After teaching for 20 or so years (good grief….It simply can’t be!), I have found it can be easy to get stuck in a rut and keep doing the same activities and lessons over and over. I knew a teacher like this long ago. She seemed old and tired. Every day in her classroom was exactly the same. You could predict how her lessons would go as easily as predicting that it will snow in Alaska sometime during the month of January. Yes, indeed….it was dull, boring, monotonous, unvaried, lackluster, mundane, uninspiring….you get the picture.
Anchor charts and task card sets have both been welcome changes in my classroom. Anchor charts I will save for another entry here, but I do have a few pictures from a previous post that kind of give you the idea.
|4 Task Cards from my set of Graphing Points on a Coordinate Plane|
Task card sets are just what they sound like: a set of cards with topic-centered tasks printed on them. I decided to have a go at it and created 3 sets for starters. I also included posters with examples of the topic and corresponding Common Core Standards and “I Can” Statement Posters for reference. The posters are perfect for pasting into student math journals for their own reference—all I had to do was reduce their size and copy.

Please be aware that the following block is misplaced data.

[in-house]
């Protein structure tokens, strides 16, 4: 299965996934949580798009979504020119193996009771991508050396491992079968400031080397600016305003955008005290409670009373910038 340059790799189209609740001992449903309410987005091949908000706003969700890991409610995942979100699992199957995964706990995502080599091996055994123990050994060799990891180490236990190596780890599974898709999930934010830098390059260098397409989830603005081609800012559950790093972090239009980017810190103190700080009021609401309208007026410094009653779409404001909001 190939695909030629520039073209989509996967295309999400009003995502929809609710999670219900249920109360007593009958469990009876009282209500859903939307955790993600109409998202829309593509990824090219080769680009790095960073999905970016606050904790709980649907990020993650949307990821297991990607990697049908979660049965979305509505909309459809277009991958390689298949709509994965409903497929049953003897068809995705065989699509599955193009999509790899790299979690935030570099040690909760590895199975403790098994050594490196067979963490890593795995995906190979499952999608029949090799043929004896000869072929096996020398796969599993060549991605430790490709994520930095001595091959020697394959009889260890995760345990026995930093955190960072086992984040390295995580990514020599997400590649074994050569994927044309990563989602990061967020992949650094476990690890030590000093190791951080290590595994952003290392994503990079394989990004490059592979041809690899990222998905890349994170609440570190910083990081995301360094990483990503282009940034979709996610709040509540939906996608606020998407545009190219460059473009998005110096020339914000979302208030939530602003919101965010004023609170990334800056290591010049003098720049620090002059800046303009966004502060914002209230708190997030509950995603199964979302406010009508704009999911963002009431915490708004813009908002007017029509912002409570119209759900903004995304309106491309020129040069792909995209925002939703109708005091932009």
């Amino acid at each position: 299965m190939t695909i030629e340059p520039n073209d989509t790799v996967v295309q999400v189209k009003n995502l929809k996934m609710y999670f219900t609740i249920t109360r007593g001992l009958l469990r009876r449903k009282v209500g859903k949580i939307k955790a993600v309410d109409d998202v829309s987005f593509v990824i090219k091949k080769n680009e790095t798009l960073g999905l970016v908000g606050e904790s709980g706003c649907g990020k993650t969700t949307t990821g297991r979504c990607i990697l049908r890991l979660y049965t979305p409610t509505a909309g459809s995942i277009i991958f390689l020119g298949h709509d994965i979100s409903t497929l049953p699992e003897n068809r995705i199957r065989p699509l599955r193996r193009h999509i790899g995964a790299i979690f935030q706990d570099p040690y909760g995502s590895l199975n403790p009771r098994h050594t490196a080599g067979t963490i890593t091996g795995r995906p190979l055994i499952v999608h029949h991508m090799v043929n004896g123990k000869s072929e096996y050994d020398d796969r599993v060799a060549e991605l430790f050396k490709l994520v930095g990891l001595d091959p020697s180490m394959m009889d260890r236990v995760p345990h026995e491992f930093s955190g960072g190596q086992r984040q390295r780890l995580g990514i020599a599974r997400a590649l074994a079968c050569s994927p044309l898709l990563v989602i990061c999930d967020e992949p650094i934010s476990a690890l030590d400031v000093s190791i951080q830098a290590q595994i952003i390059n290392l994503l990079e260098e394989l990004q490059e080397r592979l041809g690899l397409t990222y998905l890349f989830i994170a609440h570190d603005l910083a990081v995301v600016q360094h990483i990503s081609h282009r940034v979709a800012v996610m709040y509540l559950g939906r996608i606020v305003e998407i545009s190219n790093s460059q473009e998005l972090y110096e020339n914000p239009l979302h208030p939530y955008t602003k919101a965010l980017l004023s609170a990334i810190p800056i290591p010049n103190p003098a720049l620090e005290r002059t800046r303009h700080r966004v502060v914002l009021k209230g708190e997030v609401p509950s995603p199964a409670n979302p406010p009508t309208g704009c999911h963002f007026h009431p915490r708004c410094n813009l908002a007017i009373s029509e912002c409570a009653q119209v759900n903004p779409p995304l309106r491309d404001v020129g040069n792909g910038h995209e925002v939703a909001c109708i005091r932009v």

Originally, my thought was to use the task cards in either a math center or as independent work. Then, I stumbled, with great fortune, upon Teaching With a Mountain View’s blog.In this great blog entry, she gives a great description, step by step, on how to use task cards to play a classroom game of Scoot. Totally new to me, but pretty fun-sounding, so I just had to try it! Fast forward to today….it worked, it was fun, and ALL students were quietly engaged and furiously working. If that isn’t success, I don’t know what is!Using Mountain View’s advice and steps, here is what I did:
|2. Directions for “How to Play Scoot” were posted on the Smartboard. We read, discussed, and clarified the game rules as a class, since it was a completely new game for all of us.|
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